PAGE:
The Arlington County Board on Tuesday approved spending more than $2 million for the construction of a public plaza in the Columbia Pike area.
The Penrose Square Public Plaza, which is expected to be complete by September 2012, would be the first and largest of three such public spaces in a transformed Columbia Pike corridor.
A county staff report calls the construction of the plaza the "first step" in realizing the public space goals set out in a 2005 revitalization plan for the corridor.
The plaza will be situated on a 17,360-square-foot parcel at 2503 Columbia Pike. Penrose Square Associates, the developer of the new apartment complex in that area with the same name, gave the land to the county in May.
The plaza will include a fountain, a tree-covered terrace with tables and chairs, a commissioned piece of public art, and a grass mound for "informal seating."
The county board awarded a $1.6 million contract to Rockville, Md.-based Meridian Construction Co. for construction of the plaza.
The board also awarded $425,000 to California-based sculptor Richard Deutsch for the creation of the public artwork for the site -- a two-piece sculpture called Echo.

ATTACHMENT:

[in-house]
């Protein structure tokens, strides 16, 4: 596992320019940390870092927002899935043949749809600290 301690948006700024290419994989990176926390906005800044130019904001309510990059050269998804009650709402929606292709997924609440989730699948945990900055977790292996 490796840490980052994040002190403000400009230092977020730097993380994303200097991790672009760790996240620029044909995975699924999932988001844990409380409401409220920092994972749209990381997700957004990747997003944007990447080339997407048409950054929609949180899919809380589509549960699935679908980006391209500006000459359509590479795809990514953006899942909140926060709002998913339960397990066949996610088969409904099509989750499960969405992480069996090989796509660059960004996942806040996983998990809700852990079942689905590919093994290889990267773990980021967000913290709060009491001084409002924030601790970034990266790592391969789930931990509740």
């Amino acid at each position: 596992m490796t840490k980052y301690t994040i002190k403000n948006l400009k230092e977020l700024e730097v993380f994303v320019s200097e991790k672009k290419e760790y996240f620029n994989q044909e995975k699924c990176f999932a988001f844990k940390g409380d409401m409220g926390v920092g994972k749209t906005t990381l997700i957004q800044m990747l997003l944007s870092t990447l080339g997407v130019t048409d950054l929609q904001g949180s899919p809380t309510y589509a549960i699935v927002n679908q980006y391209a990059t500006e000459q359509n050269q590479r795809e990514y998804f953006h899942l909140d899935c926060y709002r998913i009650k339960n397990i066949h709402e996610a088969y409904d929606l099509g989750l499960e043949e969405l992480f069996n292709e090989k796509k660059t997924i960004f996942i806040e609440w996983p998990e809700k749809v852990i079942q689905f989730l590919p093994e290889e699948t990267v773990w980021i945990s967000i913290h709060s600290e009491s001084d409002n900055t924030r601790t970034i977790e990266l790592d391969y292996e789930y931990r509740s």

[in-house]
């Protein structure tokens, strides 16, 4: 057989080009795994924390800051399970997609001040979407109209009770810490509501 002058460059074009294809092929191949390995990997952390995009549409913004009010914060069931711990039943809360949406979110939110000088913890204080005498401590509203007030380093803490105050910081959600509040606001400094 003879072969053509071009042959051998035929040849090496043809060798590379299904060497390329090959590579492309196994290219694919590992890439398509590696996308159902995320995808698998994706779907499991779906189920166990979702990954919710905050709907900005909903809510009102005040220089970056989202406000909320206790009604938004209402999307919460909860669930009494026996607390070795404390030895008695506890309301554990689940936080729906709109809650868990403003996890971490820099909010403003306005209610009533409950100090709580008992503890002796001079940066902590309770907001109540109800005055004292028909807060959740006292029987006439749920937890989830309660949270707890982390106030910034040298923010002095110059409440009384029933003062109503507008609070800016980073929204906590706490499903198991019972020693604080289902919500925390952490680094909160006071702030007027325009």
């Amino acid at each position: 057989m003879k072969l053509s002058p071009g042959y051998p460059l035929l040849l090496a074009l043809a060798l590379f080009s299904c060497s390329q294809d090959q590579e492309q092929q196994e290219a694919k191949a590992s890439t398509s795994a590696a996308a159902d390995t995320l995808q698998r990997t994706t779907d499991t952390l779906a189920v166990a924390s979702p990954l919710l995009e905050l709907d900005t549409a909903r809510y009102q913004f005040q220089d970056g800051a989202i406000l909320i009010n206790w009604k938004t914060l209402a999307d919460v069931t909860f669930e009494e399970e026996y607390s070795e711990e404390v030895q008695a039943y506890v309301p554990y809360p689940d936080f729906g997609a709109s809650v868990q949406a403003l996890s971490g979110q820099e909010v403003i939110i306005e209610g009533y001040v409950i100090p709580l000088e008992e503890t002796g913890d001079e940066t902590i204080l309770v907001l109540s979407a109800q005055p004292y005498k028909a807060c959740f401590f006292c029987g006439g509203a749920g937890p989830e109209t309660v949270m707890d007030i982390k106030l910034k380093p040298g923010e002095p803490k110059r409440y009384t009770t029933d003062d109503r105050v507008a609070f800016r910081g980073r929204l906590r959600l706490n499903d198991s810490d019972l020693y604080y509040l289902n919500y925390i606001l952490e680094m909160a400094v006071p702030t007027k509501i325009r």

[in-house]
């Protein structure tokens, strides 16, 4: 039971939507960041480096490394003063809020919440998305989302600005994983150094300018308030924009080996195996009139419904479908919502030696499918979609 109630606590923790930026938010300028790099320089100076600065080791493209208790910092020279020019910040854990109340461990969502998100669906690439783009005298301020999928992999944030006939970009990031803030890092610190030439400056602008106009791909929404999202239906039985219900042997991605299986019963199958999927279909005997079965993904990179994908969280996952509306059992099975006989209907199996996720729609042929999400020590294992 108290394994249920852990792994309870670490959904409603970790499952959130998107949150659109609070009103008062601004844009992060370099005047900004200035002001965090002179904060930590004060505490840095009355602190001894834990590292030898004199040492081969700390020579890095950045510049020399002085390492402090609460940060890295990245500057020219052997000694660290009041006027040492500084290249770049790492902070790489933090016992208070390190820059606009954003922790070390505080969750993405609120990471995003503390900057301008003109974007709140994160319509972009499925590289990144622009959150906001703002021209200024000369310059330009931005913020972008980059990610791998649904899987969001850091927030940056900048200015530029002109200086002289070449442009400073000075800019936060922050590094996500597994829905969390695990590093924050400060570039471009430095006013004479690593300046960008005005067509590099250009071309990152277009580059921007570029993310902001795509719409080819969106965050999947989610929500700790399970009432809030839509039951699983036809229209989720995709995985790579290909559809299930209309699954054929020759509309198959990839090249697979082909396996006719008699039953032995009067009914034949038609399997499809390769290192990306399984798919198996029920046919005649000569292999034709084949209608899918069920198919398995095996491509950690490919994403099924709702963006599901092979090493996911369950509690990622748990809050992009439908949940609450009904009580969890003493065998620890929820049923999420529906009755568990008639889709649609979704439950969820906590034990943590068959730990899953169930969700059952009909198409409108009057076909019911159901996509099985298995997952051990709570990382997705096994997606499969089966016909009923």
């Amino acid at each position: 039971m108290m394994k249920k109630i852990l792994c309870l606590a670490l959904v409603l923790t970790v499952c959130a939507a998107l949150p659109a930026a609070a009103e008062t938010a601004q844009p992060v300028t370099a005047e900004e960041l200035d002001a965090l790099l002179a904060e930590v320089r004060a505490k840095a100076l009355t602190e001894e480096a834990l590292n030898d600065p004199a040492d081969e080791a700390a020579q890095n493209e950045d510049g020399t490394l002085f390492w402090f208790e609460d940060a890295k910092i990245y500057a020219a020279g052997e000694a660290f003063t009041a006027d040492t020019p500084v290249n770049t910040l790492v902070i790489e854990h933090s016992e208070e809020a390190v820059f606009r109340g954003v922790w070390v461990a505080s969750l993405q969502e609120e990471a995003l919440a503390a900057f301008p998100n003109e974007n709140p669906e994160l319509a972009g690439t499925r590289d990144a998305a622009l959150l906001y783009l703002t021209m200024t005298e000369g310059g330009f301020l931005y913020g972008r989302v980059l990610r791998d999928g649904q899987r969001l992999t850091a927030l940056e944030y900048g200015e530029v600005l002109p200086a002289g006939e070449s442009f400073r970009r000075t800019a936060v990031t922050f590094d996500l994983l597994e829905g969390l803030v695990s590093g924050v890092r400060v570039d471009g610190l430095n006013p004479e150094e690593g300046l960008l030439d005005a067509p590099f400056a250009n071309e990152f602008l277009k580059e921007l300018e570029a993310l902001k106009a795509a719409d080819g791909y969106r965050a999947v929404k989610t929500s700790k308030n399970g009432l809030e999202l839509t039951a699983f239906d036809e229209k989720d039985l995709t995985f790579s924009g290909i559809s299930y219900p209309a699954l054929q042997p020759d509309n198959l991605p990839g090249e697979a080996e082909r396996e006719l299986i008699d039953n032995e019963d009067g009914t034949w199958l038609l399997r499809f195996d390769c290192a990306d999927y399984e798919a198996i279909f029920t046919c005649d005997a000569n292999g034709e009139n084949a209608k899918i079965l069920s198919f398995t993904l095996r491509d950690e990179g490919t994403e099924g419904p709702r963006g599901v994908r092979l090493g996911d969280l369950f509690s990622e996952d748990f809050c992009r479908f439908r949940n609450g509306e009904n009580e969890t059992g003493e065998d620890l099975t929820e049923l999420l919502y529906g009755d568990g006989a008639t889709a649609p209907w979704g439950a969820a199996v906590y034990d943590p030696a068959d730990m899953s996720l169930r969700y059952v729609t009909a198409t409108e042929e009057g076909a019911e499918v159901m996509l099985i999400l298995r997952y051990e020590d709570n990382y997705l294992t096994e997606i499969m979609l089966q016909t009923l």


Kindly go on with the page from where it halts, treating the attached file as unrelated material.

Echo is described in a county staff report as being made up of two granite monoliths, 30 feet apart, each with a parabola carved into it. A person at one of the monoliths will be able to speak into it and be heard by someone at the other, according to the staff report.
The sculpture was inspired by three radio attenaes, known as the "three sisters," that once towered nearby. The artwork is designed to highlight the role those antennaes played in the development of the United States' trans-Atlantic communication capability, the staff report states.
Jim Hurysz, a Green Party activist from Fairlington, called the plaza "extravagant even by Arlington's standards." He criticized the board for spending money on the plaza rather than forcing the developer to shoulder the burden. The public money would be better spent on Arlington's homeless or the library system, Hursyz said.
The public plaza is expected to cost the county about $88,000 to operate and maintain its first year, and about $101,000 annually after that.
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